China has been implementing national-scale afforestation and reforestation programmes since the late 1990s (Lu et al., 2018), promoting vegetation cover and carbon storage in the Loess Plateau and the southwestern karst regions, etc. (C. Chen et al., 2019; Niu et al., 2019; Tong et al., 2018). A spatial understanding of forest biomass trends can help evaluate the efficiency of ecological restoration programmes. High-quality, high-resolution and long-term continuous woody biomass monitoring in China has remained challenging (Zhang et al., 2019; Huang et al., 2019).
In this study, by integrating multi-source remote sensing data with large quantities of plot measurements, we produced 1 km resolution above- and belowground forest biomass carbon pool maps for China during the past 20 years (2002–2021). This dataset, which is available at https://doi.org/10.6084/m9.figshare.21931161.v1 (Chen, 2023) could provide new insights into forest carbon stock changes in China over the past 2 decades.
To map above- and belowground forest biomass carbon stock in China during 2002–2021, we (1) calibrated a SAR-based high-resolution forest aboveground biomass map in China based on massive field measurements of AGBC during 2011–2015, (2) extended the AGBC time series to 2002–2021 by referring to the tree and short vegetation cover retrieved from optical remote sensing, (3) calibrated the AGBC time series in some specific areas using a long-term, integrated microwave-based VOD dataset and (4) mapped forestlands' BGBC through a random forest model developed based on the in situ records in the published literature. The basic procedure is shown in Fig. 1 and described below.
2.1 A benchmark map of forest aboveground biomass carbon (AGBC) in China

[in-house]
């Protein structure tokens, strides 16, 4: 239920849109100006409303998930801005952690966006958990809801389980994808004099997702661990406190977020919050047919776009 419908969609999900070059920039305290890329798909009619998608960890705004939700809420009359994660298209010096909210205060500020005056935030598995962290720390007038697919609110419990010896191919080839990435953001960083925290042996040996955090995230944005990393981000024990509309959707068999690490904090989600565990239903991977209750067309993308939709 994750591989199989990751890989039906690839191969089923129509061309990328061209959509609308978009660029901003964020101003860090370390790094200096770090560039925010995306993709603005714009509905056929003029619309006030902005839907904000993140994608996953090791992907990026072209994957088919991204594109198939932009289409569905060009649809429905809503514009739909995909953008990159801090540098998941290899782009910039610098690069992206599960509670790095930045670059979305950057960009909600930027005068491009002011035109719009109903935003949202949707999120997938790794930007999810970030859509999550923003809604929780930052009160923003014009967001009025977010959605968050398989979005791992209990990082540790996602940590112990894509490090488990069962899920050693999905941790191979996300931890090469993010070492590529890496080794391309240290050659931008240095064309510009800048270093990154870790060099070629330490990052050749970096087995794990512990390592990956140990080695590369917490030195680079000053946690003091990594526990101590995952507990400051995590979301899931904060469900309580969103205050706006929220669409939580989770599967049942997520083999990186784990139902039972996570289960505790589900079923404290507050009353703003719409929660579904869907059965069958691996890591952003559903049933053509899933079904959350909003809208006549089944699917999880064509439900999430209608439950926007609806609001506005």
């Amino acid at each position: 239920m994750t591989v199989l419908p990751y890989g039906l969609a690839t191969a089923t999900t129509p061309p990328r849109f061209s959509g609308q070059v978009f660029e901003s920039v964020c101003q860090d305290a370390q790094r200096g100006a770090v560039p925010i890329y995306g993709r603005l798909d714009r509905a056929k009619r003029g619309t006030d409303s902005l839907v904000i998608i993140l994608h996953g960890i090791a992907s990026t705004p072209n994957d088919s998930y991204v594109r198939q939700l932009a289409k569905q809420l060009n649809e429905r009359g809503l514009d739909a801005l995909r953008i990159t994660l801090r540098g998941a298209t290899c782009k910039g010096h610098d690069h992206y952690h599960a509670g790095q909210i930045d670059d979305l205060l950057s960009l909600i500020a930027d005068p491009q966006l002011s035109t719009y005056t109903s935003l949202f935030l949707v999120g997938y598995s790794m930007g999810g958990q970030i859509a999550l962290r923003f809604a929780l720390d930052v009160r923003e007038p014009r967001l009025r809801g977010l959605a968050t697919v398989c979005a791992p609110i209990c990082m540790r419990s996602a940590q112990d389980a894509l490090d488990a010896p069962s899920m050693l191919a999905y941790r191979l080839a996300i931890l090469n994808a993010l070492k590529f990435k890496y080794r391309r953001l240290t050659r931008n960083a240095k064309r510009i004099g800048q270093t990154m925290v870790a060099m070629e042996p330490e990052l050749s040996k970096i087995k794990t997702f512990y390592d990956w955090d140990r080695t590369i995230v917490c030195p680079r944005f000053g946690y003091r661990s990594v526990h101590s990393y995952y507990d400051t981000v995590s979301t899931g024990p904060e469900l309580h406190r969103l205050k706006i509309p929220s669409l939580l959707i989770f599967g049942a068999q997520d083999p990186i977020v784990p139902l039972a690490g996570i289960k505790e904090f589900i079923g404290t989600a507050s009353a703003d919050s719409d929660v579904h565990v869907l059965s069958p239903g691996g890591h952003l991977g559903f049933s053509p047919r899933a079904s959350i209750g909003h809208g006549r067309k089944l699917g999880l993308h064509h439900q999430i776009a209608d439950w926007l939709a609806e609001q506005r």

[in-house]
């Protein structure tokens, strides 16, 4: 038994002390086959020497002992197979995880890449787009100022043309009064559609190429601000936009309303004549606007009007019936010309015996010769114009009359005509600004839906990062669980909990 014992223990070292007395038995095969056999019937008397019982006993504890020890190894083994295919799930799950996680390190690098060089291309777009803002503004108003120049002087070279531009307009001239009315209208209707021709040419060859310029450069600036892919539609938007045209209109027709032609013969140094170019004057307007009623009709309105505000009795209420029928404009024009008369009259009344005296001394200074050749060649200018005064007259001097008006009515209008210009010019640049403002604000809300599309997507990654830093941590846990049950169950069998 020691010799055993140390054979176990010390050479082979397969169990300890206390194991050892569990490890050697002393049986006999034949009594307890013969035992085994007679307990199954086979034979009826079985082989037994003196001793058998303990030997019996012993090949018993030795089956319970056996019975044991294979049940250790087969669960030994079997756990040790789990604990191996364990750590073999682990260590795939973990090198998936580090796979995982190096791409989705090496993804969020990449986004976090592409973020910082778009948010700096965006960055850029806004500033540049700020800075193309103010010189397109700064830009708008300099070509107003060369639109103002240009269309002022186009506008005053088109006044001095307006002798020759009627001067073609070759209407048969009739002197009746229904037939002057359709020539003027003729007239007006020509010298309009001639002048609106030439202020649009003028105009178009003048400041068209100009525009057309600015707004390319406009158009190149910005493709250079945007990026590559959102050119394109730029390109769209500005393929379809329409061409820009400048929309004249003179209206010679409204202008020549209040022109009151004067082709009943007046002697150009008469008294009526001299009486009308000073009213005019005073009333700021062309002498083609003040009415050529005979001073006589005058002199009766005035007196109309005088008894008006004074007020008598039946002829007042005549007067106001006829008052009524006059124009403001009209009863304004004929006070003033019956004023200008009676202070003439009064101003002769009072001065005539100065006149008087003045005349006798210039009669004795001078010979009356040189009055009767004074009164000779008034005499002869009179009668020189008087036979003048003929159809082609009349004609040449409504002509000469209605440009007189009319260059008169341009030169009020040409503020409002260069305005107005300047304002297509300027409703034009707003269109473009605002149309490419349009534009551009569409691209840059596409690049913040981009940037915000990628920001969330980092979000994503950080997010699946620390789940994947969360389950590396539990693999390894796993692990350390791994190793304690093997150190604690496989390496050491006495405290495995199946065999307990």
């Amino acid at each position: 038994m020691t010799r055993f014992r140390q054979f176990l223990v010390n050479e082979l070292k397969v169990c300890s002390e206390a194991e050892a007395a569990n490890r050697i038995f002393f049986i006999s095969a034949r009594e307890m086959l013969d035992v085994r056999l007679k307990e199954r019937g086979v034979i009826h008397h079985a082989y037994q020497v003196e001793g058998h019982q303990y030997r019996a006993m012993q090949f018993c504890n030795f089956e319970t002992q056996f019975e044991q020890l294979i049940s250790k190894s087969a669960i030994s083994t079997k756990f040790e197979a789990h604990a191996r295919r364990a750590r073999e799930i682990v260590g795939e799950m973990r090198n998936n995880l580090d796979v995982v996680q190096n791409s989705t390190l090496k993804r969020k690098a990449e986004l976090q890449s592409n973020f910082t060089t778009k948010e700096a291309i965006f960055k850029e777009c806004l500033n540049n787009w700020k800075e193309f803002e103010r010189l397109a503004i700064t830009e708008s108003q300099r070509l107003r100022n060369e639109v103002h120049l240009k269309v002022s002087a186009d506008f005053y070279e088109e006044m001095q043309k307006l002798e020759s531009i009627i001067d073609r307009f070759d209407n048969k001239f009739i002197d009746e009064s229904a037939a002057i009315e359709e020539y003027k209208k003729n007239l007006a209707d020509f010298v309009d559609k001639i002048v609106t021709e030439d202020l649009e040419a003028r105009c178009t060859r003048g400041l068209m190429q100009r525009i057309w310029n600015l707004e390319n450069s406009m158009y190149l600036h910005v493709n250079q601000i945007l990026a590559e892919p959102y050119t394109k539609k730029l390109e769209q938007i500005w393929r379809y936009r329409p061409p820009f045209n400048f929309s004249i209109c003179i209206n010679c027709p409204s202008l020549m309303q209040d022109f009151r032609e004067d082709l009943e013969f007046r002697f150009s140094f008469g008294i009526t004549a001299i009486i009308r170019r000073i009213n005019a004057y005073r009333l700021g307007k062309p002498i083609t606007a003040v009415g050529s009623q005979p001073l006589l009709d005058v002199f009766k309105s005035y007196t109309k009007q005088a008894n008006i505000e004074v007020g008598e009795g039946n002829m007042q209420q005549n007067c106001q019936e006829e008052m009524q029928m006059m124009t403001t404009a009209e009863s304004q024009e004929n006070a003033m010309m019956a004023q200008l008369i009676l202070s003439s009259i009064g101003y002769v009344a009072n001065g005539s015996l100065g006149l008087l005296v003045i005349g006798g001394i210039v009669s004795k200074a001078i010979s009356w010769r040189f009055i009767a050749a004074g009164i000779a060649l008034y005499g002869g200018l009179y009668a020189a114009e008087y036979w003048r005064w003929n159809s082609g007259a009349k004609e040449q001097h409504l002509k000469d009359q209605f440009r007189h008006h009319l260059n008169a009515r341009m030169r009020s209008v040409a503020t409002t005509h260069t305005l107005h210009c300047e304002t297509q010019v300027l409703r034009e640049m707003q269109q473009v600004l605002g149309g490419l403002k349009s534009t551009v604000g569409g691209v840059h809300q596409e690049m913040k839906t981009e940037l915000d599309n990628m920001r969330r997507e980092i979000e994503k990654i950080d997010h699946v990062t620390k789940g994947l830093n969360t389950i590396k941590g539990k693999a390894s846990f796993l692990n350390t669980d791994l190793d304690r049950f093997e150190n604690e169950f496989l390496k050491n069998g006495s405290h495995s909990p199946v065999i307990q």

By combining multiple satellite observations of SAR backscatter, including the L-band ALOS PALSAR (Advanced Land Observing Satellite Phased Array L-band Synthetic Aperture Radar) and C-band Envisat ASAR (Advanced Synthetic Aperture Radar) around the year 2010, the first global high-resolution (100 m) forest AGB dataset, GlobBiomass 2010, was published through the European Space Agency (ESA)'s Data User Element (DUE) project (Santoro et al., 2021), whose relative root mean square error (RMSE) was below 30 % (Mialon et al., 2020). Apart from GlobBiomass 2010, another high-resolution (30 m) forest AGB for China was produced by relating the (lidar)-derived ICESat/GLAS (Ice, Cloud and land Elevation Satellite/Geoscience Laser Altimeter System) footprint AGB to various variables derived from Landsat optical images (Huang et al., 2019). Because the ICESat data in 2006 were applied as the training target of the random forest model, Huang et al. (2019)'s dataset refers to the AGB status in 2006. According to a recent validation study, GlobBiomass and Huang et al. (2019)'s AGB performed the best among all existing AGB datasets in China (Chang et al., 2021). Mean forest canopy heights and tree coverage are also good indicators of the spatial pattern of forest biomass. The high-resolution (30 m) forest canopy height map for China was developed by interpolating the ICESat-2 and Global Ecosystem Dynamics Investigation (GEDI) data in 2019 through a neural network (Liu et al., 2022), while the tree cover map at the same resolution was derived from cloud-free growing season composite Landsat 7 data in around 2010 (Hansen et al., 2013). We resampled GlobBiomass from 100 m resolution (∘) to ∘ (approximately 90 m) and averaged Huang et al. (2019)'s AGB map, canopy height map and tree cover map to the same resolution.